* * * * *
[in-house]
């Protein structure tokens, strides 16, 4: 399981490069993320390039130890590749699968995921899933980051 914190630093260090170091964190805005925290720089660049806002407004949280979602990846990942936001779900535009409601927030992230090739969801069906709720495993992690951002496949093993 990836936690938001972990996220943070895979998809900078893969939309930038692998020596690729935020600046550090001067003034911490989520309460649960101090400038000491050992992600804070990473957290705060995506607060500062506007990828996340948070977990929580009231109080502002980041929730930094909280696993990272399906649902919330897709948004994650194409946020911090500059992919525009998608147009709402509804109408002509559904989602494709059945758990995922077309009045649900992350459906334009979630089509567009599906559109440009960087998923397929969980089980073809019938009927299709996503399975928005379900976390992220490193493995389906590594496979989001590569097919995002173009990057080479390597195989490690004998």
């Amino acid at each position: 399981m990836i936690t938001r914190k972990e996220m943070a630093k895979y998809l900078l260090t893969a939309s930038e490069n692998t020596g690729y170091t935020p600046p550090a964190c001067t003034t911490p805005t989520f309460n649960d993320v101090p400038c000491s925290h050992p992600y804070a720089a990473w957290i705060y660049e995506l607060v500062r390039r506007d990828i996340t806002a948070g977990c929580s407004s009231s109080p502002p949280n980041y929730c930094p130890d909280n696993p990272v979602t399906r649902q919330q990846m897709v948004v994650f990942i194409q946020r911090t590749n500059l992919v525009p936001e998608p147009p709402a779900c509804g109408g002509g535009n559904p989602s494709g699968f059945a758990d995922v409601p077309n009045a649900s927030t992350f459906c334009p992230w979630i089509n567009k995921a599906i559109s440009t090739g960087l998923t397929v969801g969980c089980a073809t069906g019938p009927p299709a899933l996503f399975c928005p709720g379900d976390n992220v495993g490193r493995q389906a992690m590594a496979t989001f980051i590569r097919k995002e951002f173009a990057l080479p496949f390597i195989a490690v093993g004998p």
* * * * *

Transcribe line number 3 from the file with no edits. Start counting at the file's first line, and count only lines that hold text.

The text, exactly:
């Amino acid at each position: 399981m990836i936690t938001r914190k972990e996220m943070a630093k895979y998809l900078l260090t893969a939309s930038e490069n692998t020596g690729y170091t935020p600046p550090a964190c001067t003034t911490p805005t989520f309460n649960d993320v101090p400038c000491s925290h050992p992600y804070a720089a990473w957290i705060y660049e995506l607060v500062r390039r506007d990828i996340t806002a948070g977990c929580s407004s009231s109080p502002p949280n980041y929730c930094p130890d909280n696993p990272v979602t399906r649902q919330q990846m897709v948004v994650f990942i194409q946020r911090t590749n500059l992919v525009p936001e998608p147009p709402a779900c509804g109408g002509g535009n559904p989602s494709g699968f059945a758990d995922v409601p077309n009045a649900s927030t992350f459906c334009p992230w979630i089509n567009k995921a599906i559109s440009t090739g960087l998923t397929v969801g969980c089980a073809t069906g019938p009927p299709a899933l996503f399975c928005p709720g379900d976390n992220v495993g490193r493995q389906a992690m590594a496979t989001f980051i590569r097919k995002e951002f173009a990057l080479p496949f390597i195989a490690v093993g004998p």